It has since re-appeared on Beastie Boys Rhymin & Stealin, Dr. Dre’s Lyrical Gangbang, and Eminem’s Kim, to name but a few.
Hear it on: Beastie Boys - Rhymin & Stealin (opens in new tab)
6. The Honeydrippers - Impeach The President
The opening bar of Impeach The President remains one of the most widely recycled beats in hip-hop history, yet very little is actually known about the musicians who played on the track.
Songwriter/producer Roy Charles Hammond (Roy C) enlisted a group of students from Jamaica High School, Queens, to record 1973’s Impeach The President, complete with the boom-bap staples of skipping bass drums, open hi-hats and snappy snare drums. It’s loose, with the hi-hats following the syncopation of the bass drum, and despite it being sampled hundreds of times, Roy C struggled with the unknown drummer’s takes; “I worked hard with the drummer, because he wasn’t as good a drummer as I would have liked to have,” he told Wax Poetics.
That didn’t stop Marley Marl rearranging it for Eric B. & Rakim’s Eric B. Is President, or Notorious B.I.G using it twice on debut album, Ready To Die, keeping the break intact during the chorus for the title track, and chopping it for Unbelievable. It’s appeared on tracks from the likes of De La Soul, Nas, The Cool Kids and Joey Bada$$. Even backwards-attired Kriss Kross used it on Jump.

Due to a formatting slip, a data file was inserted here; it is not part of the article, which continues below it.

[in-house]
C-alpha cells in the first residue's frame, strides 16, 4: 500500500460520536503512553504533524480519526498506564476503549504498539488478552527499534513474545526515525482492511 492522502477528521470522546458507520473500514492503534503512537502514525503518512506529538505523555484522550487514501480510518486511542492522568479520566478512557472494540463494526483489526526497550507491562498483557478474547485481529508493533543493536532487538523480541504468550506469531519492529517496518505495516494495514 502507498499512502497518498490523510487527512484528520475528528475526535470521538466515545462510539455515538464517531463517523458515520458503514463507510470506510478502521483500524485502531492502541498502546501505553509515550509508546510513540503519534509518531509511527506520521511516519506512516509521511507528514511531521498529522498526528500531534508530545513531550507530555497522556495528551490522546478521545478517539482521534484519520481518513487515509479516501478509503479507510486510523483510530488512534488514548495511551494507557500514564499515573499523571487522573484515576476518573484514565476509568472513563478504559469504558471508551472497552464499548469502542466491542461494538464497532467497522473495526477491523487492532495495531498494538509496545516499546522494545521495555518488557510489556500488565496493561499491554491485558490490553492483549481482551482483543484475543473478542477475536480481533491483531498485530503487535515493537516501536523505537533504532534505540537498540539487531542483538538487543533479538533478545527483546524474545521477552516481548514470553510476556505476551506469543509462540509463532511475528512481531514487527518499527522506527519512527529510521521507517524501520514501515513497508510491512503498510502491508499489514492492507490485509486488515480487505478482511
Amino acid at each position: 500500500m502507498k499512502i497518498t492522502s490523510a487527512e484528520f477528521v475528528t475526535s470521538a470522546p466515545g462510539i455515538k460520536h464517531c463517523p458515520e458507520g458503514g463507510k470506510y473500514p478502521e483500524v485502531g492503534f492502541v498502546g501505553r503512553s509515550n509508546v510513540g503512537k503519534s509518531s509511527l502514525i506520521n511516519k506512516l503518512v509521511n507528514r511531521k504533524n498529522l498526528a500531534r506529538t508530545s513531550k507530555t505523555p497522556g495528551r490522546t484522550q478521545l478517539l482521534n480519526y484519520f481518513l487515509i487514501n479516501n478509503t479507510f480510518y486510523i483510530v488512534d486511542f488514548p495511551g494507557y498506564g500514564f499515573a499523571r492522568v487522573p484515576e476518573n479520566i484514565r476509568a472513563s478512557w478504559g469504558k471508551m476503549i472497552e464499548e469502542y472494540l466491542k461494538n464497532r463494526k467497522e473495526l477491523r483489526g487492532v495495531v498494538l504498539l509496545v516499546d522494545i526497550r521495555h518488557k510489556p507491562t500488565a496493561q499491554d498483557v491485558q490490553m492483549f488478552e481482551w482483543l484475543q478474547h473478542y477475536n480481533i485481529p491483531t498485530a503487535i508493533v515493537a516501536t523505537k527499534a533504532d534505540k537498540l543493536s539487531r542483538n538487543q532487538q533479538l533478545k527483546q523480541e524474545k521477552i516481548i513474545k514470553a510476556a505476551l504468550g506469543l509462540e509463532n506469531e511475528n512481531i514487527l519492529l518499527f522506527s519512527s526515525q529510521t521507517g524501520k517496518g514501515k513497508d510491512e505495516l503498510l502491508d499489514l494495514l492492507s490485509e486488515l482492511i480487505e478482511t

Hear it on: The Notorious B.I.G. - Ready To Die (opens in new tab)
7. Melvin Bliss - Synthetic Substitution
As with many formerly rare grooves, Synthetic Substitution started life as a B-side, in this case for the Melvin Bliss song Reward, with both tunes written by Herb Rooney.
The drummer on Synthetic Substitution is none other than Bernard Purdie, the rightfully self-named Hitmaker whose discography runs to thousands of records, with a list of legends such as Nina Simone, Steely Dan, BB King, Miles Davis, and many, many more on his CV.
While most people are familiar with The Purdie Shuffle, Synthetic Substitution is a kick-heavy workout of bouncing 16-notes. The hi-hats tick away; they keep the time with eighth-notes and feature Purdie’s signature ‘air’, lifting on the third off-beat of the bar, while the snare has that classic ‘70s breakbeat dirt.
Synthetic Substitution found its way onto cuts from Public Enemy (Miuzi Weighs A Ton), The Pharcyde (Ya Mama) and Ultramagnetic MCs (Ego Trippin), while walking groove encyclopedia Questlove paid tribute to the beat in part on The Roots’ Mellow My Man. But Wu Tang Clan are arguably the biggest fans, sampling the groove on Bring Da Ruckus and Clan In Da Front, as well as solo tracks from Method Man and Ghostface Killah.